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Sadly under-rated to my provincial mind are the Five Basic Laws of Human Stupidity as elucidated by the late Carlo M. Cipolla:
1) Always and inevitably everyone underestimates the number of stupid individuals in circulation.
2) The probability that a certain person is stupid is independent of any other characteristic of that person.
3) A stupid person is a person who causes losses to another person or to a group of persons while he himself derives no gain and even possibly incurs losses.
4) Non-stupid people always underestimate the damaging power of stupid individuals. In particular, non-stupid people constantly forget that at all times and places and under any circumstances to deal and/or associate with stupid people always turns out to be a costly mistake.
5) a] A stupid person is the most dangerous type of person.
b] A stupid person is more dangerous than a bandit.

Add on 6. The most destructive people are the stupid that think they're smart.

Smart people are much more dangerous than stupid people.

Following Swift's lead (J. Swift to A. Pope, 29 Sep 1725), I don't take intelligence or rationality as innate characteristics of any person's mind: Swift would not permit any man to be termed "animal rationale" but only "rationis capax".
Likewise, as Cipolla noted, while we do often exhibit consistency or persistence in one direction or another, all of us wander and stray from time to time (he offered helpful charts with requisite X and Y axes to plot distributions).
Somewhat contrary to Swift's views on the distribution of rationality or intelligence, though, Cipolla seems to've thought that many of us are, if not innately stupid, then highly consistently so, enough so to plainly inveigh against "stupid people" as a reliably large class on any given day, thus he supplies no specific or minimum value to the symbol "sigma".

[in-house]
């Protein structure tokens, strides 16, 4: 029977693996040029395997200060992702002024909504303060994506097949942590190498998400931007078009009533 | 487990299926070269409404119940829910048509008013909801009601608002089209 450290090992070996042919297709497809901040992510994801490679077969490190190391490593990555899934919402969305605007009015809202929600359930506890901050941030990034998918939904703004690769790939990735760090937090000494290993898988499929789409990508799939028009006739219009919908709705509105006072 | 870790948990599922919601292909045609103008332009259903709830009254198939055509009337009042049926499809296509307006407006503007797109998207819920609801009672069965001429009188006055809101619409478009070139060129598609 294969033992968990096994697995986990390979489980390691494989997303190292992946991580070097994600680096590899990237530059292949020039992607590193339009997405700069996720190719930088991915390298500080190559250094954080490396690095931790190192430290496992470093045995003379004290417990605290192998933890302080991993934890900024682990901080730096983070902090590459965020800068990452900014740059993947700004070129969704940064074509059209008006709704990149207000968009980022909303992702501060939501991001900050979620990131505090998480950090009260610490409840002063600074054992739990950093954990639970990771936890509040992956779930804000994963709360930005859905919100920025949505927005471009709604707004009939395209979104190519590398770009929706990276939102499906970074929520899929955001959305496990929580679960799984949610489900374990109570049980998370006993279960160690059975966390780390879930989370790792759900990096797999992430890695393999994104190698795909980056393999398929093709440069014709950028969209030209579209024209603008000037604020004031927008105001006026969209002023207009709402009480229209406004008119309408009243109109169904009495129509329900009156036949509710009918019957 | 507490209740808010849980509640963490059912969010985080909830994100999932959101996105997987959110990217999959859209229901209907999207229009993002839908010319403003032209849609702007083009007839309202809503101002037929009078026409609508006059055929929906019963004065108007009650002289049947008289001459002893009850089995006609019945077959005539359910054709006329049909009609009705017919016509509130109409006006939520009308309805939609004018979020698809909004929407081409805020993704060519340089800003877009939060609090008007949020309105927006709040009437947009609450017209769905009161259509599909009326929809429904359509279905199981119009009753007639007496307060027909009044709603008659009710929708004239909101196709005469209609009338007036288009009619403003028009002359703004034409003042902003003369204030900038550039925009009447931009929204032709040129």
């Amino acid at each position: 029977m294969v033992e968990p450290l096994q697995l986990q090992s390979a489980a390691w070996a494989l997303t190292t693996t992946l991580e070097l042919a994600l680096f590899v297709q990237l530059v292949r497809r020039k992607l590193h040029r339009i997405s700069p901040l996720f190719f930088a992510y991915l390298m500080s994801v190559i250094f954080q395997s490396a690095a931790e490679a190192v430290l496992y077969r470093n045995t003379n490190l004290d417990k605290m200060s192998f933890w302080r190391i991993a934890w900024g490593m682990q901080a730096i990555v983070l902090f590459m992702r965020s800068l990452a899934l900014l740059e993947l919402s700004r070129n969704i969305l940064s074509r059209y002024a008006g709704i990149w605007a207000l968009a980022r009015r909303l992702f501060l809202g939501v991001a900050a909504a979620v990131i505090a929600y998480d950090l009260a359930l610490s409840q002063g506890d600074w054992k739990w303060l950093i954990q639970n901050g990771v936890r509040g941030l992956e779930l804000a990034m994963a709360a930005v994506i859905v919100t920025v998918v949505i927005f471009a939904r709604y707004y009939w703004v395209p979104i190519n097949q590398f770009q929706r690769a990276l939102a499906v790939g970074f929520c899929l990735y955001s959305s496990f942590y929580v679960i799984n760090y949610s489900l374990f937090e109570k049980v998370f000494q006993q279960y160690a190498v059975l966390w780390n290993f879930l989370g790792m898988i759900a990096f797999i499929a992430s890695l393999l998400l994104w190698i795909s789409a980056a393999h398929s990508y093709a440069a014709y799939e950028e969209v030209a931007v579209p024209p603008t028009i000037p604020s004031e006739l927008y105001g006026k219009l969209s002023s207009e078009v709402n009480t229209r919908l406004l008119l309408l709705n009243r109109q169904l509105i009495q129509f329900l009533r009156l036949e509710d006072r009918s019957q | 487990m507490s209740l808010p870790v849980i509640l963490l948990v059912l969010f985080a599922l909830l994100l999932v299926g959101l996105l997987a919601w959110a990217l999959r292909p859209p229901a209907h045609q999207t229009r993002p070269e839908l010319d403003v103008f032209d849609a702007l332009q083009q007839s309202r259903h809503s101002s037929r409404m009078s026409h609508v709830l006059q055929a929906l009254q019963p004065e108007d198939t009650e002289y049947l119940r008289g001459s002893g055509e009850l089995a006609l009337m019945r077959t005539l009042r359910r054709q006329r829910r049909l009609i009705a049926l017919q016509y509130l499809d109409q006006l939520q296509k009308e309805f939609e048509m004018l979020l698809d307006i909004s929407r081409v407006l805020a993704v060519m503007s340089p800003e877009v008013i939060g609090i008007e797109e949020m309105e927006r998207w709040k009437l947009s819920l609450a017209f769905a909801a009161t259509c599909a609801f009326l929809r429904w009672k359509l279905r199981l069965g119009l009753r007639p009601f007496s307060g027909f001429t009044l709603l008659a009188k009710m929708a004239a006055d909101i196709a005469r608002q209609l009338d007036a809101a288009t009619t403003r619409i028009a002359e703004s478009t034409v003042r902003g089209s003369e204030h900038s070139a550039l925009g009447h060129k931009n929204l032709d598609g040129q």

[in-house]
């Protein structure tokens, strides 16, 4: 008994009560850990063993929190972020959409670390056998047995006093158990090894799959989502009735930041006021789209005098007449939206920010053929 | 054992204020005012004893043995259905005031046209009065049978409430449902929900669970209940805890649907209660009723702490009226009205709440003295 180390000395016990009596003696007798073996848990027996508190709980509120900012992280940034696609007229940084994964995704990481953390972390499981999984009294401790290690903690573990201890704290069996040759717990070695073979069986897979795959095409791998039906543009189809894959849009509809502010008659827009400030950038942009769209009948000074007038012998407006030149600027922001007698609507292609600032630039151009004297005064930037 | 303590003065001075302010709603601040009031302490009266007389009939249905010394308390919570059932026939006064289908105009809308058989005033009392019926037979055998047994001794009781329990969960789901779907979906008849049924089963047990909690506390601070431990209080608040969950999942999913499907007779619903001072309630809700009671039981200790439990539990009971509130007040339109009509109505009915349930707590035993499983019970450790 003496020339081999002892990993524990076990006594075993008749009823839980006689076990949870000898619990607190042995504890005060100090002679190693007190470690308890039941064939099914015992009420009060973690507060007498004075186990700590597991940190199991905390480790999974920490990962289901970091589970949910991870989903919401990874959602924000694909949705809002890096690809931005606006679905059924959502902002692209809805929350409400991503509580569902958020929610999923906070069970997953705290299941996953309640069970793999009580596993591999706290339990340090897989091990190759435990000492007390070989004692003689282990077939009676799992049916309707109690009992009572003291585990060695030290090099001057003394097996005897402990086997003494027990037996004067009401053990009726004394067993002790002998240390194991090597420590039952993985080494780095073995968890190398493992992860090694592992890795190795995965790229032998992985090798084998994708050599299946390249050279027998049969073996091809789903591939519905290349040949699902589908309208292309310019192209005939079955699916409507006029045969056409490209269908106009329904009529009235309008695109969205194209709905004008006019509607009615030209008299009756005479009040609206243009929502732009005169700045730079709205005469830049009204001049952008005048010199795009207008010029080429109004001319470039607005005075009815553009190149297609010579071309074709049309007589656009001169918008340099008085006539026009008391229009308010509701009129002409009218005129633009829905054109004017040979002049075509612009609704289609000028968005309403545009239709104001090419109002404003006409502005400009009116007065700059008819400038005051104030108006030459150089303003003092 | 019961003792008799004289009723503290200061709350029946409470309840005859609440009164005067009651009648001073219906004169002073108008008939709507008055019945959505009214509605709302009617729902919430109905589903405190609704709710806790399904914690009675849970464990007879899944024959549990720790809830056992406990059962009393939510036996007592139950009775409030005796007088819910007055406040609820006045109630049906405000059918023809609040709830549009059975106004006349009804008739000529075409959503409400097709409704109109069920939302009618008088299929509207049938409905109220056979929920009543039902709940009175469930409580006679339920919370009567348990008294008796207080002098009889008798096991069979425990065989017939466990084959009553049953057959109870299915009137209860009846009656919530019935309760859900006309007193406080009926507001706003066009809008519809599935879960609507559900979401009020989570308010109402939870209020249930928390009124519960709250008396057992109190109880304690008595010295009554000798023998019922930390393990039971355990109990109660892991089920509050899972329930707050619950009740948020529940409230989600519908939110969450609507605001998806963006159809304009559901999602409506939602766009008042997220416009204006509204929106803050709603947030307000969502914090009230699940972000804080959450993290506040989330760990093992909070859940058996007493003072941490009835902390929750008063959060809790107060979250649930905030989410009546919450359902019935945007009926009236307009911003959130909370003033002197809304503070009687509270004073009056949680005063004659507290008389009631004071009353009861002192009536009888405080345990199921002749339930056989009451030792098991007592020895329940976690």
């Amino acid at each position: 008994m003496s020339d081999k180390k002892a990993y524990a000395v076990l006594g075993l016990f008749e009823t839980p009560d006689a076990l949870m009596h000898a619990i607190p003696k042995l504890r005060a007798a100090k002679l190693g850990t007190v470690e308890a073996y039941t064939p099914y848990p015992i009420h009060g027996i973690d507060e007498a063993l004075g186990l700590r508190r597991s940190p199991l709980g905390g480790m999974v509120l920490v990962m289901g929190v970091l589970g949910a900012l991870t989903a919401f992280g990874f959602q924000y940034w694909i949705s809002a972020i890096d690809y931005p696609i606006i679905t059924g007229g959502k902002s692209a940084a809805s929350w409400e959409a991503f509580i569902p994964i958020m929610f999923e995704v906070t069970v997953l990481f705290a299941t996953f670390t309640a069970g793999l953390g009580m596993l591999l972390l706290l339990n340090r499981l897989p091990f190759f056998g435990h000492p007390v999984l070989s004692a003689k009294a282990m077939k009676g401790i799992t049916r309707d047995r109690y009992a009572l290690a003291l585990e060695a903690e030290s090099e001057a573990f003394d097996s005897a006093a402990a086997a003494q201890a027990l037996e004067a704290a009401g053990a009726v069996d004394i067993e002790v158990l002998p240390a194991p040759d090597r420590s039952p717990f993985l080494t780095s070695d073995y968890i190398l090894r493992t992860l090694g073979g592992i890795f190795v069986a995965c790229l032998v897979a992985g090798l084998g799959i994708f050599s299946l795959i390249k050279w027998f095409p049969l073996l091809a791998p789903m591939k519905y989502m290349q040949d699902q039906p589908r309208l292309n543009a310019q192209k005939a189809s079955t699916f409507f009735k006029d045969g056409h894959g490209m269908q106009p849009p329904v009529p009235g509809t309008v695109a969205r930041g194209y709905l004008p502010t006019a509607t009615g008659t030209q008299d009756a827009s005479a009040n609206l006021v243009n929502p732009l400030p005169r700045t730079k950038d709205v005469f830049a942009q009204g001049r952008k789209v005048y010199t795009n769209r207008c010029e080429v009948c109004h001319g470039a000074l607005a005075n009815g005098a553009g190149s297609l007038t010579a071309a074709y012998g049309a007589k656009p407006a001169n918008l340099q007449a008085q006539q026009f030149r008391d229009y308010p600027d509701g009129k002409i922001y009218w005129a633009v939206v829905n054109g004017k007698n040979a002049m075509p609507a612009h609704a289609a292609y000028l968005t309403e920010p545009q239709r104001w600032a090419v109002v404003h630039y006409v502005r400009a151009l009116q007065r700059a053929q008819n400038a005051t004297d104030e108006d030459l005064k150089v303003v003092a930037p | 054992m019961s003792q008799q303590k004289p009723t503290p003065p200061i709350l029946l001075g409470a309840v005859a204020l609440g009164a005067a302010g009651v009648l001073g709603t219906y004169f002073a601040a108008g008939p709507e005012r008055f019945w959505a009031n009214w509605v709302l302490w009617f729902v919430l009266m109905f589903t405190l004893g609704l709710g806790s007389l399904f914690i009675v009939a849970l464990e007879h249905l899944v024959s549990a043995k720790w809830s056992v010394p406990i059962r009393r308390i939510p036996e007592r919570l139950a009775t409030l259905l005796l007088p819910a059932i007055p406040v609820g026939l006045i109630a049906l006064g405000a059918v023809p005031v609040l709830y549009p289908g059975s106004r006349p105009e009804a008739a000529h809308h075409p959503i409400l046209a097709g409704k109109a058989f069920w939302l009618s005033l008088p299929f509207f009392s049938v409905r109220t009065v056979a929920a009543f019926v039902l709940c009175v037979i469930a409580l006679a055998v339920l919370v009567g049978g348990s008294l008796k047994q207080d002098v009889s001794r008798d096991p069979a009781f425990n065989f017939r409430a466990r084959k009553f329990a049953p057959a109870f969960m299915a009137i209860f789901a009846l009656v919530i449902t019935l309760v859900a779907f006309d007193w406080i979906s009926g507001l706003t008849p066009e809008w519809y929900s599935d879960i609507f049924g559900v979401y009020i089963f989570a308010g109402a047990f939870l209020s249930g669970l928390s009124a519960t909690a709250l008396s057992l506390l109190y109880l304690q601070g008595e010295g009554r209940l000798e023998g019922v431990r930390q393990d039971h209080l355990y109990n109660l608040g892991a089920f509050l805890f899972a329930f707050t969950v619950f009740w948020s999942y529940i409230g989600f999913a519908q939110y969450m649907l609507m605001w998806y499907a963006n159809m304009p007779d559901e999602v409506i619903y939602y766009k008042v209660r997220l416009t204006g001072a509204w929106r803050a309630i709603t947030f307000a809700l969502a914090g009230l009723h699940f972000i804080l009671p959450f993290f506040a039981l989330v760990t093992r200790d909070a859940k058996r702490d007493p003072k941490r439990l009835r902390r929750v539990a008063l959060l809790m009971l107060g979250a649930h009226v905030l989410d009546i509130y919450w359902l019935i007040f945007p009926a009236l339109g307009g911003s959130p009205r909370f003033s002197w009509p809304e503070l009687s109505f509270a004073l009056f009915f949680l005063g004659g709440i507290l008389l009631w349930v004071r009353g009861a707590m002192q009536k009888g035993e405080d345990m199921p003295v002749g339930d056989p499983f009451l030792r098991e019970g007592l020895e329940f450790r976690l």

I hold the opposite view. Despite how stupid I may think the general population is, I'm impressed with how few really bad drivers there are. On the whole, people seem to be rather good drivers, considering how demanding a task it is.

If there's one unexpected thing I've learned from my many hundreds of transactions on eBay, it's how honest people are. The number of dishonest people I've dealt with could be counted on the fingers of one hand.

If you calculate the number of hours people spend driving I think it is hard to come away impressed by their skill levels in general.

One of the great achievements of western civilization is the elevation of the truly stupid to a role beyond that of just a few centuries ago. Formerly, the dull were consigned to unrewarding tasks like shepherding or grubbing turnips. Now they not only survive but prosper in a way as effective members of the consumer society, using the generally meaningless public education they receive to perform mundane duties that are rewarded sufficiently to allow them to own their own homes and cars and take international vacations. It's a great world we're living in.

Shepherding is actually a pretty complex task, and requires considerable talent and ability to perform adequately, it also involvesconsiderable discipline and self motivation, coupled with personal bravery and an understanding of when to cut losses. Once any sort of complex economy becomes involved it becomes evdn more demanding. There is a reason that so many folk heroes are supposed to have been shepherds.

From personal experience, while many shepherds are addled, I have never met a successful one who was an idiot, not something I can say about any class of engineers.